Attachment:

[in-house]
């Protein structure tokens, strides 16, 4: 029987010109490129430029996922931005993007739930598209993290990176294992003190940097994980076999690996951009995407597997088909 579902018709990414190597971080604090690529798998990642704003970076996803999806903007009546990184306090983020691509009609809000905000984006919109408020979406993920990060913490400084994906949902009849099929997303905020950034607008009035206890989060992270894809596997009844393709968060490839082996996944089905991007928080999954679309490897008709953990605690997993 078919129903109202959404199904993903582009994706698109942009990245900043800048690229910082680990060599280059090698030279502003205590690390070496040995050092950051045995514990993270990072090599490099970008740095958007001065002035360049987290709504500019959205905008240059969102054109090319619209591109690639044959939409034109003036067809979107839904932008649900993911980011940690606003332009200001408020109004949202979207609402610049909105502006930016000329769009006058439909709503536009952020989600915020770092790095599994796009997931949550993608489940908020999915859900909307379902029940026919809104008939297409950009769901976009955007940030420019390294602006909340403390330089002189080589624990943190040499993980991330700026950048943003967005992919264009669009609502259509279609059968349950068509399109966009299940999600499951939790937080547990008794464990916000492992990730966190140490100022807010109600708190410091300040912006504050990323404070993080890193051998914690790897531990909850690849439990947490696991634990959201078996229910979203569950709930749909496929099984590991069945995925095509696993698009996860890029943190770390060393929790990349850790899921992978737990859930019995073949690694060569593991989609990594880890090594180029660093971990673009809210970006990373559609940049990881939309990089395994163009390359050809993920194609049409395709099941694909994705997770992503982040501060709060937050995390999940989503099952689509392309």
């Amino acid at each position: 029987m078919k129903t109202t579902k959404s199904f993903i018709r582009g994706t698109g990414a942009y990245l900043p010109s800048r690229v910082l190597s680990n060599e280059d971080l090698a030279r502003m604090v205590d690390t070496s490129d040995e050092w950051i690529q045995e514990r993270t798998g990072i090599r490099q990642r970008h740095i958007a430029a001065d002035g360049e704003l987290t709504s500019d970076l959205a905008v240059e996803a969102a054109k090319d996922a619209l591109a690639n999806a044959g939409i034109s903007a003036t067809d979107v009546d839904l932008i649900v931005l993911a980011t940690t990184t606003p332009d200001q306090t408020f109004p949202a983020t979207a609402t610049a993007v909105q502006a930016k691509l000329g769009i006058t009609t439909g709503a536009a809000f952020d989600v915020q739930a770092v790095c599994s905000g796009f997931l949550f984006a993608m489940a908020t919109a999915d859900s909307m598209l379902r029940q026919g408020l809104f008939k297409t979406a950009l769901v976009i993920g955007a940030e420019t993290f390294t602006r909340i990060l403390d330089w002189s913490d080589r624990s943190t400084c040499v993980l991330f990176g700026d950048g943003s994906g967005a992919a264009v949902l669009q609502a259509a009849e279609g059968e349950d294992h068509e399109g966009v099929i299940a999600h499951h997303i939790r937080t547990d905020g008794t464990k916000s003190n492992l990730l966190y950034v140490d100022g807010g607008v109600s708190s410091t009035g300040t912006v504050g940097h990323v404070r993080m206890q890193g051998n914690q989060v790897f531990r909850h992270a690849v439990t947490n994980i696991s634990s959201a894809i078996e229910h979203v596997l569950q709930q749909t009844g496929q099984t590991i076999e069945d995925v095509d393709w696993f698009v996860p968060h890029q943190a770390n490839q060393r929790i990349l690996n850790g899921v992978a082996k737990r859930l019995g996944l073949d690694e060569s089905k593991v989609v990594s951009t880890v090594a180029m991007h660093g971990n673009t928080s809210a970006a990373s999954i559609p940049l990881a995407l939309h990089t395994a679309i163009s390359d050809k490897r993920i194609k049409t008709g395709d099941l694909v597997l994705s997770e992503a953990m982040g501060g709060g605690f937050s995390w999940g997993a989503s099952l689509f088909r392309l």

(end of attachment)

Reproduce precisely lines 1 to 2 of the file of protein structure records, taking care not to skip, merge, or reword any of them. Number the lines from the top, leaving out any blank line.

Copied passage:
[in-house]
């Protein structure tokens, strides 16, 4: 029987010109490129430029996922931005993007739930598209993290990176294992003190940097994980076999690996951009995407597997088909 579902018709990414190597971080604090690529798998990642704003970076996803999806903007009546990184306090983020691509009609809000905000984006919109408020979406993920990060913490400084994906949902009849099929997303905020950034607008009035206890989060992270894809596997009844393709968060490839082996996944089905991007928080999954679309490897008709953990605690997993 078919129903109202959404199904993903582009994706698109942009990245900043800048690229910082680990060599280059090698030279502003205590690390070496040995050092950051045995514990993270990072090599490099970008740095958007001065002035360049987290709504500019959205905008240059969102054109090319619209591109690639044959939409034109003036067809979107839904932008649900993911980011940690606003332009200001408020109004949202979207609402610049909105502006930016000329769009006058439909709503536009952020989600915020770092790095599994796009997931949550993608489940908020999915859900909307379902029940026919809104008939297409950009769901976009955007940030420019390294602006909340403390330089002189080589624990943190040499993980991330700026950048943003967005992919264009669009609502259509279609059968349950068509399109966009299940999600499951939790937080547990008794464990916000492992990730966190140490100022807010109600708190410091300040912006504050990323404070993080890193051998914690790897531990909850690849439990947490696991634990959201078996229910979203569950709930749909496929099984590991069945995925095509696993698009996860890029943190770390060393929790990349850790899921992978737990859930019995073949690694060569593991989609990594880890090594180029660093971990673009809210970006990373559609940049990881939309990089395994163009390359050809993920194609049409395709099941694909994705997770992503982040501060709060937050995390999940989503099952689509392309």